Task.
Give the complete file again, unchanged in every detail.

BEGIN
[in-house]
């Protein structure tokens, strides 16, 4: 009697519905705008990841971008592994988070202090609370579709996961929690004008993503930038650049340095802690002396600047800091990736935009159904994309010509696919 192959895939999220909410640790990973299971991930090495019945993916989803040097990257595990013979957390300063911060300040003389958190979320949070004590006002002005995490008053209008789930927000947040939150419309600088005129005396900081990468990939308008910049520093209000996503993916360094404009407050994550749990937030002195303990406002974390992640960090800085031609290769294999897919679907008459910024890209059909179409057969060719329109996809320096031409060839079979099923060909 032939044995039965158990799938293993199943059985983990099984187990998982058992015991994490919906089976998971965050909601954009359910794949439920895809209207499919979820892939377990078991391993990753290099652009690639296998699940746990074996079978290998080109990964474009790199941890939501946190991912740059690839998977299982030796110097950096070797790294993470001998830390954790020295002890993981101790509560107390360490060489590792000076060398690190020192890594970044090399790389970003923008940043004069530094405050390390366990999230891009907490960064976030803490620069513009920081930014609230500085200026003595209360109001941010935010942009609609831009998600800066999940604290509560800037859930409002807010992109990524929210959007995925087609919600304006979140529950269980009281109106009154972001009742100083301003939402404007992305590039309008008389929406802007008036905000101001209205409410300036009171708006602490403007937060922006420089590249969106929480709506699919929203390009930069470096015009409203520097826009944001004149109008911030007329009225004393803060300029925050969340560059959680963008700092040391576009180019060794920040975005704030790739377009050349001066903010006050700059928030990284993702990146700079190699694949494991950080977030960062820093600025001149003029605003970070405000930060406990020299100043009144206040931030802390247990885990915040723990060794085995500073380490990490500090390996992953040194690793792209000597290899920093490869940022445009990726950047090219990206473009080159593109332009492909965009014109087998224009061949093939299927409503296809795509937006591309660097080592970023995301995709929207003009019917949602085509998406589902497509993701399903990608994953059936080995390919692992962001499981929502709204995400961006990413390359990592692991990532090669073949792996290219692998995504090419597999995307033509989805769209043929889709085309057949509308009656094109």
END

[in-house]
């Protein structure tokens, strides 16, 4: 009697519905705008990841971008592994988070202090609370579709996961929690004008993503930038650049340095802690002396600047800091990736935009159904994309010509696919 192959895939999220909410640790990973299971991930090495019945993916989803040097990257595990013979957390300063911060300040003389958190979320949070004590006002002005995490008053209008789930927000947040939150419309600088005129005396900081990468990939308008910049520093209000996503993916360094404009407050994550749990937030002195303990406002974390992640960090800085031609290769294999897919679907008459910024890209059909179409057969060719329109996809320096031409060839079979099923060909 032939044995039965158990799938293993199943059985983990099984187990998982058992015991994490919906089976998971965050909601954009359910794949439920895809209207499919979820892939377990078991391993990753290099652009690639296998699940746990074996079978290998080109990964474009790199941890939501946190991912740059690839998977299982030796110097950096070797790294993470001998830390954790020295002890993981101790509560107390360490060489590792000076060398690190020192890594970044090399790389970003923008940043004069530094405050390390366990999230891009907490960064976030803490620069513009920081930014609230500085200026003595209360109001941010935010942009609609831009998600800066999940604290509560800037859930409002807010992109990524929210959007995925087609919600304006979140529950269980009281109106009154972001009742100083301003939402404007992305590039309008008389929406802007008036905000101001209205409410300036009171708006602490403007937060922006420089590249969106929480709506699919929203390009930069470096015009409203520097826009944001004149109008911030007329009225004393803060300029925050969340560059959680963008700092040391576009180019060794920040975005704030790739377009050349001066903010006050700059928030990284993702990146700079190699694949494991950080977030960062820093600025001149003029605003970070405000930060406990020299100043009144206040931030802390247990885990915040723990060794085995500073380490990490500090390996992953040194690793792209000597290899920093490869940022445009990726950047090219990206473009080159593109332009492909965009014109087998224009061949093939299927409503296809795509937006591309660097080592970023995301995709929207003009019917949602085509998406589902497509993701399903990608994953059936080995390919692992962001499981929502709204995400961006990413390359990592692991990532090669073949792996290219692998995504090419597999995307033509989805769209043929889709085309057949509308009656094109």